Yesterday, the EU released a statement that made waves online. Europe’s banking, insurance and securities watchdogs all came together to warn consumers they “face the very real possibility of losing all their invested money if they buy these assets”. And they are correct.
I’m a cryptocurrency investor. I think it will go great things for society. And I don’t plan on selling my crypto anytime soon. However, the EU are simply doing their job – they are warning the public about the very real risks here. And they’re correct to do so.
Losing it all
Figures for how many cryptocurrencies there are vary from 11,000 to 18,000. There is no question that the bulk of these are worthless. Plenty are complete scams. A perfect illustration of this is how the term “rug pull” has entered the lexicon of every crypto investor.
A rug pull is a type of exit scam that crypto developers often carry out. The founders essentially pump up a (normally new) token before withdrawing all the tokens from the liquidity pool and making off with investors’ cash. The rug is “pulled out” from under the investors. They can also suspend sell orders or dump all their holdings – the details may vary, but the result is the same: your cash is gone.
(If you want the equivalent of a rug pull in real life, look no further than the best American football QB ever – Tom Brady, who retired two months ago. The football with which he threw the last touchdown of his 22 year career was auctioned for over $518,000. The next day, Brady unretired – the value of the ball plummeted. Yikes).
Given the anonymous nature of lots of founders, there is nothing the duped consumers can do to retrieve their funds. So, just like the EU outlines, investors truly do risk losing it all. There’s no reason a statement like this should ruffle feathers; it’s regulatory bodies doing what regulatory bodies should be doing: looking out for consumers.
Too Good to be True
After all, scammers made off with $14 billion in 2021. Cryptocurrency still has very active corners whereby the sinister, dark and anonymous lurk with nefarious intentions. Follow the wrong advice, get caught up in FOMO or start thinking you’re too smart for your own good, and you may venture into those traps.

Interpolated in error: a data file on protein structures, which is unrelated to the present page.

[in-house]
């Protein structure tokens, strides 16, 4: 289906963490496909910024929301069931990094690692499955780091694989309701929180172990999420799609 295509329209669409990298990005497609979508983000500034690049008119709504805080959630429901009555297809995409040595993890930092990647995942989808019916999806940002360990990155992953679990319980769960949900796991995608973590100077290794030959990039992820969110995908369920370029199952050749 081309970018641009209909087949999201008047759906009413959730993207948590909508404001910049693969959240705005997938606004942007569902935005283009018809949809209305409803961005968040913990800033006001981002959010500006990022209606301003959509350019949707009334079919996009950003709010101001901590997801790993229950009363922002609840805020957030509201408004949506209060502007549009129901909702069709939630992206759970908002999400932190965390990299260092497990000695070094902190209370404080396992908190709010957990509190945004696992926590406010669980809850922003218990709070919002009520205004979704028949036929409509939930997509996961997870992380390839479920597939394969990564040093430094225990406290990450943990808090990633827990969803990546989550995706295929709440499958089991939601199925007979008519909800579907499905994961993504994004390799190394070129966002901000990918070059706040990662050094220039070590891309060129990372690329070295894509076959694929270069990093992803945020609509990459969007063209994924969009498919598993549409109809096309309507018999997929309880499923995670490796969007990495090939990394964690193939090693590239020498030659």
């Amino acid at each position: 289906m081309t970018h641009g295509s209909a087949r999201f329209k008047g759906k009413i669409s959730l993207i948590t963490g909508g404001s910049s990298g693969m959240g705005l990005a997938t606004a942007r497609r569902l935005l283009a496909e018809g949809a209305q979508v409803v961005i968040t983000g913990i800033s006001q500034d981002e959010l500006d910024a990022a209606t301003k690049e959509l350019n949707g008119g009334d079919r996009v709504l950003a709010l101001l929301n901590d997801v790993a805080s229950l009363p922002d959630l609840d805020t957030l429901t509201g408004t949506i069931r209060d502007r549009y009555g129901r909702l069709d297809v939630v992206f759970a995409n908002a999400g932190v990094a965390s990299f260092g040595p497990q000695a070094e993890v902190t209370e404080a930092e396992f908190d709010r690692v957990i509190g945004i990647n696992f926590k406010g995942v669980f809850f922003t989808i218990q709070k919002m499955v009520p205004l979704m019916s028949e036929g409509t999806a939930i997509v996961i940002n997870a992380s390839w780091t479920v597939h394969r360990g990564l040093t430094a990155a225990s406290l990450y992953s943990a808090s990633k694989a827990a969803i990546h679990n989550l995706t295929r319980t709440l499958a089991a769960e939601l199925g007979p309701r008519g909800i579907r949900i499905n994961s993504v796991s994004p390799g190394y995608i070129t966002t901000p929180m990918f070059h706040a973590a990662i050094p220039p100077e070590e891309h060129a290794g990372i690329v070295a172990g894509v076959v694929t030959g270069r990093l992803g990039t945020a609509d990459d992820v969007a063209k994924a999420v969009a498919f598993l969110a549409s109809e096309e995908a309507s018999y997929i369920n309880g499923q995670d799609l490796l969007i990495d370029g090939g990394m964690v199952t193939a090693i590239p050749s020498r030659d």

The statement continued that consumers “should be particularly wary of promised fast or high returns, especially those that look too good to be true”. Not the most unique advice in the world, but still very important – and difficult to follow. I myself got rug pulled a couple times during the pandemonium of the 2021 bull run. It was nice reality check on my ego (it leaves you feeling very stupid, like when you’re half wake in the morning and pour orange juice onto your Weetabix instead of your glass, to use one completely hypothetical siutation). More importantly, it was also a very painful hit to my bank account. So ye, if it seems too good to be true, it probably is.
The final part of the statement that I want to talk about – and praise – is the point warning consumers to “be alert to the risks of misleading advertisements, including via social media and influencers”. Yes! Yes, yes, yes a thousand times. There is nothing that grinds my gears more than celebrities advocating a obvious scam at the expense of their naïve followers.
This particularly sad story is one example – Kim Kardashian and Floyd Mayweather, two celebrities known for their strong moral compasses and fierce integrity – getting sued over their money-grabbing promotion of EthereumMax. Take a read of Kim K’s Instagram story below, posted to her 237 million followers:
The post, according to data intelligence firm Morning Consult, reached 1 in 5 adults in the US and 3 in 10 crypto owners. The post makes me cringe beyond belief. And guess what happened next (hint: you don’t need to be genius to get it right).
The above graph is the price of EthereumMax since Kardashian’s tweet. Down 98%. But hey, she needs the money, I guess – both Kim and her sister Kylie were caught lying about their billionaire status when in fact they were only worth a paltry $900 million.
In wrapping up, I’m choosing to applaud, rather than scoff, at the EU’s statement. Of course you can lose it all in crypto – just like you can lost it all investing in any asset class. But with crypto being so nascent, and tendency for anonymity, it’s more commonplace at this moment in time than most of the other major asset classes. Besides, the speculation we have seen over the last couple of years from retail has exacerbated the gains and losses of so many.
So the EU is right. Crypto is great – but be careful.